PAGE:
Wednesday, March 28, 2012

Whitman’s caution


Perhaps if members of Congress spent more time reading great American literature and less time reading sleazy proposals/mandates/drafts of proposed legislation/closed-door business offers/marching orders and campaign donation amounts from PACs and other corporate lobbyists, those representatives of the people might do a better job of representing, understanding and protecting the rights and needs of the American people.

No congressman or president who had read "Walt Whitman's Caution" could have possibly (one hopes) voted to approve the National Defense Authorization Act that was signed into law on the last day of 2011 by President Obama. Signatories to the act are at best horribly irresponsible, at worst architects of, or perhaps day laborers constructing, the prison that will house the end of American democracy and freedom. Shame on all of them.


To The States, or any one of them, or any city of The States, Resist much, obey little;

Once unquestioning obedience, once fully enslaved;

Once fully enslaved, no nation, state, city, of this earth, ever afterward resumes its liberty.

The first casualty of the National Defense Authorization Act is the Bill of Rights. It will not be the last. Only seven senators and 136 representatives voted against the bill (both Idaho senators voted for the bill and both Idaho representatives voted against it), and it is worth considering that the institution of Congress itself is a casualty. The act is a continuation of George W. Bush's suspension of habeas corpus in 2006. Habeas corpus, for those who have not thought about it, is the foundation of any civilization governed by law. Without it, there is no legal, reliable protection for social democracy or personal freedom. Habeas corpus in Latin means "you have the body." It is the basis of the principle that no person shall lose his or her freedom without due process of law, a principle first given expression in the Magna Carta in 1215: "No free man shall be seized, or imprisoned, or disseised, or exiled, or injured in any way, nor will we enter on him or send against him except by the lawful judgment of his peers, or by the law of the land."

The National Defense Authorization Act authorizes President Obama and all future presidents to defy the law of the land and order the military to arrest and indefinitely imprison anyone (including American citizens) anywhere in the world (including the United States) and far from any battlefield, without trial, without due process, without habeas corpus, without presumption of innocence, without protection, without rights, without freedom, without question, without answer, without legal or other recourse, without the lawful judgment of his peers. It allows the government to arrest and imprison (indefinitely, as in "forever") anyone considered, which is not the same thing as convicted, a threat to national security or even stability. Apologists for the act say that it is intended to thwart "terrorists," but in reality it can include protestors and demonstrators against, say, the National Defense Authorization Act, who are exercising their First Amendment rights, the sort of people in such short supply in the U.S. Congress, the sort of people who have taken Whitman's caution to heart (and mind) to resist much, obey little, the sort of people who are free in the sense of the Magna Carta free man.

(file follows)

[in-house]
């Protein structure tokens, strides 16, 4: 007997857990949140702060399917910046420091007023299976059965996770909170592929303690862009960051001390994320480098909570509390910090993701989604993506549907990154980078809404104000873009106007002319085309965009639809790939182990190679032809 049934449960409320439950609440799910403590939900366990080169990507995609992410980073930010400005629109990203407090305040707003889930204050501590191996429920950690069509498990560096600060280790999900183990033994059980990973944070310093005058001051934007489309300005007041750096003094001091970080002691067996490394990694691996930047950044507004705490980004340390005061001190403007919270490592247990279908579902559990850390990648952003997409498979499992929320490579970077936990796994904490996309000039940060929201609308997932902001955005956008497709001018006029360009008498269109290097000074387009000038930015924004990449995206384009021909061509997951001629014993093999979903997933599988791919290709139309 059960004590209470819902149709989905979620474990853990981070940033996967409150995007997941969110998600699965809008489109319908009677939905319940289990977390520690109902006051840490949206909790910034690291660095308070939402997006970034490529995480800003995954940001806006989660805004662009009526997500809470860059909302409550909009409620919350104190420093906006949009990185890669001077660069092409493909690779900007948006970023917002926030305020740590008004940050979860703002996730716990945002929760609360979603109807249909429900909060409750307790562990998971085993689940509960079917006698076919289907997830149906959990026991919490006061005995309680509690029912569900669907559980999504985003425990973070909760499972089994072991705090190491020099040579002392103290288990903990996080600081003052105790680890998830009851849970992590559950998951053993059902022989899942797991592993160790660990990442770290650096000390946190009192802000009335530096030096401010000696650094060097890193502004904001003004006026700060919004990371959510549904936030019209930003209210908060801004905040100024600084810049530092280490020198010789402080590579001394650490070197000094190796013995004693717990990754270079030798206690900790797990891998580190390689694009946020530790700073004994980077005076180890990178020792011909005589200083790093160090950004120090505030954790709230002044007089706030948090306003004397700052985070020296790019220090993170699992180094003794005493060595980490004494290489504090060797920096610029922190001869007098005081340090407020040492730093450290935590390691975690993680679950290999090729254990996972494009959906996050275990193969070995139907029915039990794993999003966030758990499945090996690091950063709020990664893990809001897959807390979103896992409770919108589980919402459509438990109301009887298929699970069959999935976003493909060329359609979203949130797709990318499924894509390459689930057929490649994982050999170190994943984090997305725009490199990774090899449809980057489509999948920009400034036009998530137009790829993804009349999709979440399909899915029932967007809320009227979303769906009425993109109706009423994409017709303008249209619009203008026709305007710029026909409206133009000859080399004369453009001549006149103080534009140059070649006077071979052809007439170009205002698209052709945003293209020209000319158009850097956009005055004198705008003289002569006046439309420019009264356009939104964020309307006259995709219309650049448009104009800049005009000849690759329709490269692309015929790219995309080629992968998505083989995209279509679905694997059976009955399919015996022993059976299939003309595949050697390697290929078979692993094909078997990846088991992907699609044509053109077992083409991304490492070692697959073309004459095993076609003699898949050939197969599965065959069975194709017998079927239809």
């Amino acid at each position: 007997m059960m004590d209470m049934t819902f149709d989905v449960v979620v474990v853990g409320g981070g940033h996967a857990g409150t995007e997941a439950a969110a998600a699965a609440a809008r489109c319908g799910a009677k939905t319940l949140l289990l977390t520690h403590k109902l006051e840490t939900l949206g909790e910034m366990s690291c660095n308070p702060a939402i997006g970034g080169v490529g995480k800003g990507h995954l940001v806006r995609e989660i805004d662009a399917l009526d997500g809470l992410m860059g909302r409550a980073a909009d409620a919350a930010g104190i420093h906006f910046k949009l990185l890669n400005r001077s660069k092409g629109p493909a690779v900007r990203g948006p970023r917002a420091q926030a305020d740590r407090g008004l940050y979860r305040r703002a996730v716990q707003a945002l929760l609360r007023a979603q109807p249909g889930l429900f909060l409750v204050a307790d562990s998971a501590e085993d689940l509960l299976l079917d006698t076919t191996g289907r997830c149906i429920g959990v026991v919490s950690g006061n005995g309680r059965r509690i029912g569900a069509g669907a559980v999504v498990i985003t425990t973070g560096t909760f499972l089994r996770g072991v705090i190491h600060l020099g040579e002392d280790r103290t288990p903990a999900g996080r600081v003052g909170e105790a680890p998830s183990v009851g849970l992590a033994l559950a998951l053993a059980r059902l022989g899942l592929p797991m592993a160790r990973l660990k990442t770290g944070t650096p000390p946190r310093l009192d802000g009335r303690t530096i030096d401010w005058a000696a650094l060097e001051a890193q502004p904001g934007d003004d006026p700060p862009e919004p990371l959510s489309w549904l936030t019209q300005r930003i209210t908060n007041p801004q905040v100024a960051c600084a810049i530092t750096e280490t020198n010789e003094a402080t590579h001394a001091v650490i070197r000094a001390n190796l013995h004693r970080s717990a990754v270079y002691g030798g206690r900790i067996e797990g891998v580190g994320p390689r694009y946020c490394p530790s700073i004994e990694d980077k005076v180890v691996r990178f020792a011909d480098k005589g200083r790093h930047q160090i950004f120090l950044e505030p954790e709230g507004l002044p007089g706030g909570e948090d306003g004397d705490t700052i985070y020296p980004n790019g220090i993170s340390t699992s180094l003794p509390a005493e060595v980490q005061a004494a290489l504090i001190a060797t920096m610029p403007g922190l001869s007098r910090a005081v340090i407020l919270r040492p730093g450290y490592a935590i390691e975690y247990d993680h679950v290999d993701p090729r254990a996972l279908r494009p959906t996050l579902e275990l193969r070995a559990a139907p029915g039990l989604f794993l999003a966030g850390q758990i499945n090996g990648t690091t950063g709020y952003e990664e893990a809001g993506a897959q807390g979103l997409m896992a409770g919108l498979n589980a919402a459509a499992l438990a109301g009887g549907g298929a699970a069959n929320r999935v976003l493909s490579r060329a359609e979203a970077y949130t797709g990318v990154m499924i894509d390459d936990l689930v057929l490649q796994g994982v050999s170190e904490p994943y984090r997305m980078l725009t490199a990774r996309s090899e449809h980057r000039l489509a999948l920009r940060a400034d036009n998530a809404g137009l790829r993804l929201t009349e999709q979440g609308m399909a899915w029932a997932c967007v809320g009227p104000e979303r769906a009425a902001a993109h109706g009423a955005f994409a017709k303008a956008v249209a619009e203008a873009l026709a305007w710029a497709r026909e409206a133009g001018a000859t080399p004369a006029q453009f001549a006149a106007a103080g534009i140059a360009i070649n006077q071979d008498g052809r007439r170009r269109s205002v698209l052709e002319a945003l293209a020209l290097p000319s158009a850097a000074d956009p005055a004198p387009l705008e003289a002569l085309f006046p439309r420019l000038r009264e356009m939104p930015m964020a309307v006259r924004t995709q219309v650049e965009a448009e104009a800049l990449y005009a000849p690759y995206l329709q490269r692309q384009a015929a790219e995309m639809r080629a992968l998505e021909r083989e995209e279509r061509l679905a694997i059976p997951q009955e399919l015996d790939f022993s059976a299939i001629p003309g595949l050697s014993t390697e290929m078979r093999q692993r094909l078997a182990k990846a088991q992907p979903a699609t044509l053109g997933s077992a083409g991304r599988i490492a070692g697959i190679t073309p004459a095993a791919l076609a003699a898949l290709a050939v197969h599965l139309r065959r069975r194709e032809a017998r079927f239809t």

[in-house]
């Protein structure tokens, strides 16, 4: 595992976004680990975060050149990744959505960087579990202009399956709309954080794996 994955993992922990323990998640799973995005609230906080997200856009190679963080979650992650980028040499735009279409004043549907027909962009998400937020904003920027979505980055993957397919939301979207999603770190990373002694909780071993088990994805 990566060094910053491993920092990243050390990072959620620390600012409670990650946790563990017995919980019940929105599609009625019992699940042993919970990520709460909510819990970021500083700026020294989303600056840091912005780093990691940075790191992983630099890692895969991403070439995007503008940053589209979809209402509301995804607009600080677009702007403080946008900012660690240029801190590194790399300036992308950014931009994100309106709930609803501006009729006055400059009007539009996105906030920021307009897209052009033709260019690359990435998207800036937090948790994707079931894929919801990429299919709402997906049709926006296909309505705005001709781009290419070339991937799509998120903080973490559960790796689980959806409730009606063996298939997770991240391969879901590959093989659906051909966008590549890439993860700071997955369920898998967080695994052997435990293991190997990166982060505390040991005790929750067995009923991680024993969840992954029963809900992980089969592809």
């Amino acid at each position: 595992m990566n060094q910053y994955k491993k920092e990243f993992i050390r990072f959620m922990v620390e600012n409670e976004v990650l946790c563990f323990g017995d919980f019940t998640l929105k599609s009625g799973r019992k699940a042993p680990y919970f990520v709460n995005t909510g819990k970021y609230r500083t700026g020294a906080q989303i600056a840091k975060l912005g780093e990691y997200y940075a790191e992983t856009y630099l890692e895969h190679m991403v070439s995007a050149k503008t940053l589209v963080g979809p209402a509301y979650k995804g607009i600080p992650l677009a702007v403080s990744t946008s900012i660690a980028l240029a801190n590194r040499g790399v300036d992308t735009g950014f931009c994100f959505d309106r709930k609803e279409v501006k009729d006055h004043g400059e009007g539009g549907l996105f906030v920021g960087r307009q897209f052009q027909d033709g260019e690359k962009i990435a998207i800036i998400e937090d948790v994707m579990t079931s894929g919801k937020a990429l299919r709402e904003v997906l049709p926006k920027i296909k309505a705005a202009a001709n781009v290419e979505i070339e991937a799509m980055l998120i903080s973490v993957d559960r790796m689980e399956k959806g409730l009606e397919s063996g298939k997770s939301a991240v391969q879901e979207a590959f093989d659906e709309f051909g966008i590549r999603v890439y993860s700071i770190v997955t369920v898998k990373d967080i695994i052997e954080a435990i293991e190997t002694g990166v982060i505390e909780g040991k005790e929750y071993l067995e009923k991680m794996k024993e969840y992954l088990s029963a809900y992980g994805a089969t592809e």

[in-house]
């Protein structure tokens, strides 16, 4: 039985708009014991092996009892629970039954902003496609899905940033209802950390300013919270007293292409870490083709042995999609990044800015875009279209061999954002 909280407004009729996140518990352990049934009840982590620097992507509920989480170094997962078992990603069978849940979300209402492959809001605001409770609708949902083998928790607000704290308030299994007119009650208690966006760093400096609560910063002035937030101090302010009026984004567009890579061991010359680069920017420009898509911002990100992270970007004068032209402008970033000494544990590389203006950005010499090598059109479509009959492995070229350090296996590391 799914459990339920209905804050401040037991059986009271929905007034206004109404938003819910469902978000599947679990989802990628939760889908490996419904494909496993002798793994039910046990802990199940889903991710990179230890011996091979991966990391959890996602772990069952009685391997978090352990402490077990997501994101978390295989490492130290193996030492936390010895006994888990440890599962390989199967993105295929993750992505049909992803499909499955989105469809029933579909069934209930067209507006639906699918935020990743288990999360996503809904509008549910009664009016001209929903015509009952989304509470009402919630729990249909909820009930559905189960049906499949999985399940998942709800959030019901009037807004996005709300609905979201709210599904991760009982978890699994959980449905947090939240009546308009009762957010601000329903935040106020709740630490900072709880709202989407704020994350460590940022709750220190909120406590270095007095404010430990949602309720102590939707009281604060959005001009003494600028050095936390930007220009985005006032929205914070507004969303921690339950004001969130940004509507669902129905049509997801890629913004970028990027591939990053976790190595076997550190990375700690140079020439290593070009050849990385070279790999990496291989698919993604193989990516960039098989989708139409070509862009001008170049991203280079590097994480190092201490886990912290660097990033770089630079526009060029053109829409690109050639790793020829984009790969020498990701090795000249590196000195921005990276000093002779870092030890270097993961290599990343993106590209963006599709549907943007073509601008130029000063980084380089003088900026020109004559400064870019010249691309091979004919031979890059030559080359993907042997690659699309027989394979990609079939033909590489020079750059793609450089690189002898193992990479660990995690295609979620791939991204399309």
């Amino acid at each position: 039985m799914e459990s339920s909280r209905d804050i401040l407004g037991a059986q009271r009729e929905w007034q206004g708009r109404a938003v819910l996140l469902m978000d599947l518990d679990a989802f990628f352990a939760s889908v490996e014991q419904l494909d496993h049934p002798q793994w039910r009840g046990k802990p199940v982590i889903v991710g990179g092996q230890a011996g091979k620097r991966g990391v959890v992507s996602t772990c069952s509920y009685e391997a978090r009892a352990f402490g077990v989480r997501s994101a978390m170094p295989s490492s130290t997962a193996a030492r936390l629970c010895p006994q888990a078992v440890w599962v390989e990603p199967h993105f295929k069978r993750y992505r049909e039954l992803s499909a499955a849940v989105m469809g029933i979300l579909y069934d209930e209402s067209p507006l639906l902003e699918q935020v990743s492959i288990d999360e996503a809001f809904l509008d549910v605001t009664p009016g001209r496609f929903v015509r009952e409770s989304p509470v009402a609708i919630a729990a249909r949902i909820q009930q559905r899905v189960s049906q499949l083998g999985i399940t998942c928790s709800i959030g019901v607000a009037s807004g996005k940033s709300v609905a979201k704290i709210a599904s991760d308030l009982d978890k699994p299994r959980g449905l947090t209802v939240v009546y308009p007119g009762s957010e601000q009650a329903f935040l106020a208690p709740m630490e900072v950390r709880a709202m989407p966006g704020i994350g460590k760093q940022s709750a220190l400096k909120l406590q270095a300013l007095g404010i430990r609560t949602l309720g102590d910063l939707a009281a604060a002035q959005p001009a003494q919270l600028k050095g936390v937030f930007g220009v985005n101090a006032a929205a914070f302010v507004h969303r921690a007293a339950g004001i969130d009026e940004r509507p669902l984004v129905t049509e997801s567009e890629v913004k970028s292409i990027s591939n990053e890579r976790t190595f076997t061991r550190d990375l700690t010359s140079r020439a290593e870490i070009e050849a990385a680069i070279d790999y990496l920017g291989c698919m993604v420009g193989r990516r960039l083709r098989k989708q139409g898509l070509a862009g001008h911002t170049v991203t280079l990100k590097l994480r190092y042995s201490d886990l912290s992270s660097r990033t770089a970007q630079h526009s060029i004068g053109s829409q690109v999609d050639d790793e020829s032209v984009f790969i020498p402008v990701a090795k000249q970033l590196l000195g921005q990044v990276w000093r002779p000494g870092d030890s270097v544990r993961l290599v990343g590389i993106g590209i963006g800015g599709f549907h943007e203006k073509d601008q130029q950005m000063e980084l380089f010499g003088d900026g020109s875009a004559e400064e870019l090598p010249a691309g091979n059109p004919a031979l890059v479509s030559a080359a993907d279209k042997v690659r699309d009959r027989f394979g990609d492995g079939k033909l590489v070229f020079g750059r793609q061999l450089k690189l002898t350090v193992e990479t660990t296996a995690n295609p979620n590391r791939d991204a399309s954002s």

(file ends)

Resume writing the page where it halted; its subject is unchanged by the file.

One disturbing aspect of the passing of the act is how little discussion, protest or resistance it inspired among an obedient American citizenry. Naomi Wolf commented on this point: "We didn't care, or we didn't care enough—and here we are. We acclimated, we got distracted."

As a country, we have turned "Walt Whitman's Caution" on its head by obeying too much and resisting too little.

The National Defense Authorization Act changes the reality of America from that of a country governed by law to a country ruled by authority, which demands obedience, and, if history is any indication, can and will deal harshly with those deemed "terrorists." I am reminded of the "Dirty War" of the Argentine military junta in the 1970s and '80s that "disappeared" more than 30,000 people, most of them young and educated and who tended to resist much and obey little and were labeled "subversive terrorists." Gen. Jorge Videla, the first leader of that bloodstained junta, said that a terrorist was "not only someone who plants bombs but a person whose ideas are contrary to Western, Christian civilization."

Can you imagine giving anyone, for instance any of the men in the current mud/quicksand wrestling contest for the Republican presidential nomination, the authority to disappear someone because of their ideas? It has happened before in many countries, but the Bill of Rights used to protect Americans from authority not bound by law. The National Defense Authorization Act has changed that with barely a whimper from the American citizenry.

Can you imagine giving, say, a Rick Santorum the authority to disappear someone because their ideas—their ideas, not their actions—are contrary to Santorum's idea of Western, Christian civilization?

Just the idea of it is enough to make one ... resist.

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